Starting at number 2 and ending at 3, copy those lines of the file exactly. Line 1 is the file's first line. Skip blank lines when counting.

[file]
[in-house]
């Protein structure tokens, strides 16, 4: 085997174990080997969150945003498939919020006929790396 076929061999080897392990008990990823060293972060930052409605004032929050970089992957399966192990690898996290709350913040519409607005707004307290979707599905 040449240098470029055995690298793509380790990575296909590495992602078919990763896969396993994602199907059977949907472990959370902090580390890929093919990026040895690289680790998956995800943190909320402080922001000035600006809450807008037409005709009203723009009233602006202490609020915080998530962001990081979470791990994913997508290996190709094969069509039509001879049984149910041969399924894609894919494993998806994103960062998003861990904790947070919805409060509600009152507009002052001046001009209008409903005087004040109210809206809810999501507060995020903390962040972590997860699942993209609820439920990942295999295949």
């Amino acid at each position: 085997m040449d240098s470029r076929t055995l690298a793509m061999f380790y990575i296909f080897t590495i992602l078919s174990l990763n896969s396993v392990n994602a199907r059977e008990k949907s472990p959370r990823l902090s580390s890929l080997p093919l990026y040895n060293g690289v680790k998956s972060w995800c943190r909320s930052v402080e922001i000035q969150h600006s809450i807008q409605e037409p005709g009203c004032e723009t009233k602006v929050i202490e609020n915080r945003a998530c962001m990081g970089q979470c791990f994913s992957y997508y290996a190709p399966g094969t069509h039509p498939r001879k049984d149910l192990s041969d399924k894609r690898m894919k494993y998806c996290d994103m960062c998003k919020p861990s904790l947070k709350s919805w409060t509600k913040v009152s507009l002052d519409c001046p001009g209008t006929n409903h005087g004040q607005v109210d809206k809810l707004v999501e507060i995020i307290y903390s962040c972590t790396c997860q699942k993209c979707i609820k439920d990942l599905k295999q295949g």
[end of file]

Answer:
């Protein structure tokens, strides 16, 4: 085997174990080997969150945003498939919020006929790396 076929061999080897392990008990990823060293972060930052409605004032929050970089992957399966192990690898996290709350913040519409607005707004307290979707599905 040449240098470029055995690298793509380790990575296909590495992602078919990763896969396993994602199907059977949907472990959370902090580390890929093919990026040895690289680790998956995800943190909320402080922001000035600006809450807008037409005709009203723009009233602006202490609020915080998530962001990081979470791990994913997508290996190709094969069509039509001879049984149910041969399924894609894919494993998806994103960062998003861990904790947070919805409060509600009152507009002052001046001009209008409903005087004040109210809206809810999501507060995020903390962040972590997860699942993209609820439920990942295999295949």
């Amino acid at each position: 085997m040449d240098s470029r076929t055995l690298a793509m061999f380790y990575i296909f080897t590495i992602l078919s174990l990763n896969s396993v392990n994602a199907r059977e008990k949907s472990p959370r990823l902090s580390s890929l080997p093919l990026y040895n060293g690289v680790k998956s972060w995800c943190r909320s930052v402080e922001i000035q969150h600006s809450i807008q409605e037409p005709g009203c004032e723009t009233k602006v929050i202490e609020n915080r945003a998530c962001m990081g970089q979470c791990f994913s992957y997508y290996a190709p399966g094969t069509h039509p498939r001879k049984d149910l192990s041969d399924k894609r690898m894919k494993y998806c996290d994103m960062c998003k919020p861990s904790l947070k709350s919805w409060t509600k913040v009152s507009l002052d519409c001046p001009g209008t006929n409903h005087g004040q607005v109210d809206k809810l707004v999501e507060i995020i307290y903390s962040c972590t790396c997860q699942k993209c979707i609820k439920d990942l599905k295999q295949g």